Sheila Dikshit : Well, as I have said, this issue was mentioned in the Congress election manifesto during 2003 assembly elections. We are committed to ensure the safety of citizens of the capital. The voters of Delhi have reposed tremendous faith in our party during the last assembly elections and in Lok Sabha elections also, both of which were held within a gap of six months. You are right that I had led many delegations during the previous NDA government’s time to the Prime Minister and Home Minister demanding that police should be under the control of state government. I am continuing the efforts now also. I appeal for patience and we should soon see some positive results.
Listener from New York : The domestic waste in Delhi is less than other world cities, but we see heaps of garbage in our capital and nowhere else in the world. Why ?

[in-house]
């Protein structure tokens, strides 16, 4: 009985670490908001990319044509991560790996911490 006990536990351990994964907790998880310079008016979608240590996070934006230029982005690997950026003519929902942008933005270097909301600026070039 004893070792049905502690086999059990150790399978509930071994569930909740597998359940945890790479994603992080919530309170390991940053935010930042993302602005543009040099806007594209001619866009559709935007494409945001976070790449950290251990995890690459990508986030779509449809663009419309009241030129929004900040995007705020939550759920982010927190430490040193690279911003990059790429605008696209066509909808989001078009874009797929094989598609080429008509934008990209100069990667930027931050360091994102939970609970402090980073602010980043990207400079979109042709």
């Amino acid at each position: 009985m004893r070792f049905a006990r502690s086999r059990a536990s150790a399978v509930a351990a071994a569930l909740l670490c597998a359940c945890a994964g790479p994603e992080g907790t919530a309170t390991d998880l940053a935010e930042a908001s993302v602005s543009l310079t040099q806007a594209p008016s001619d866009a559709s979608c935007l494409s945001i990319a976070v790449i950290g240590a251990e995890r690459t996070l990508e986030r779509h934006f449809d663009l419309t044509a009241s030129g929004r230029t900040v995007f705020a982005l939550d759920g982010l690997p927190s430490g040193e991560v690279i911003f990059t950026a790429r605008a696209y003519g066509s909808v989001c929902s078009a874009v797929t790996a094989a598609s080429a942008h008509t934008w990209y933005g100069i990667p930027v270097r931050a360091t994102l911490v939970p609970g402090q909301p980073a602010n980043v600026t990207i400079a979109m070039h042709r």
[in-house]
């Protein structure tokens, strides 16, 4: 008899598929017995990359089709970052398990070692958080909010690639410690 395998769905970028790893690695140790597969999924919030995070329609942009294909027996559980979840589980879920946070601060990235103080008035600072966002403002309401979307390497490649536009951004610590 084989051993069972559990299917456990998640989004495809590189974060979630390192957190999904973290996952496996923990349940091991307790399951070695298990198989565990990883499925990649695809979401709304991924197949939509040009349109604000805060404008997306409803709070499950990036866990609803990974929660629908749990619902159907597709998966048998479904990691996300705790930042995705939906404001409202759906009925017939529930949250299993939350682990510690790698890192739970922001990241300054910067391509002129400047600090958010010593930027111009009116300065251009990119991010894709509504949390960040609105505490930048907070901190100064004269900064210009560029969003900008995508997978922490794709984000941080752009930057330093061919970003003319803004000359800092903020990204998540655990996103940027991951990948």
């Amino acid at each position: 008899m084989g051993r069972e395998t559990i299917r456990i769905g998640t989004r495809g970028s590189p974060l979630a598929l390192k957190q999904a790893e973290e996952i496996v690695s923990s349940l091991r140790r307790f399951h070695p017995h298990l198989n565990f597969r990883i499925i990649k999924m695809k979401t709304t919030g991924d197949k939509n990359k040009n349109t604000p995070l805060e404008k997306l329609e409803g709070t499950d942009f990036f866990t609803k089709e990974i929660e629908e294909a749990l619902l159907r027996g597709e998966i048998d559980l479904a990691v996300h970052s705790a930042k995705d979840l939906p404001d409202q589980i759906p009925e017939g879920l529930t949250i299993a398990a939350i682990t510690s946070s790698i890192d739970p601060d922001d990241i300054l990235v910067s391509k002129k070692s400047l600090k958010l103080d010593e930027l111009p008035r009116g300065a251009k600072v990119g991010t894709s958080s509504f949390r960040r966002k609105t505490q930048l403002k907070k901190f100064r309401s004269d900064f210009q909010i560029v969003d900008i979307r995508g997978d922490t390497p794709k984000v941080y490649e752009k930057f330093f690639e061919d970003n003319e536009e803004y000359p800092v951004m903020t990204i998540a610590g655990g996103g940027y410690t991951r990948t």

Sheila Dikshit : My brother, I think you have not been to Delhi since many years. Heaps of garbage is a thing of the past now. I am not saying that I am satisfied with the level of cleanliness in Delhi, but a lot of efforts in cooperation with the residents have been made in recent years, and soon you would not have this complaint.
Listener from New York : But my complaint about chaotic traffic and frequent traffic jams remains...
Sheila Dikshit : We have come a long way in solving the traffic problems of the capital. From days of long halts at red lights and traffic jams, today you have a world class Metro operating in the city, which is going to be expanded to cover the entire city by 2009. Flyovers have reduced waiting time on the roads. We are working on further plans to ensure a smooth flow of traffic. Also you tell me which metropolis is there in the world where there are no traffic jams?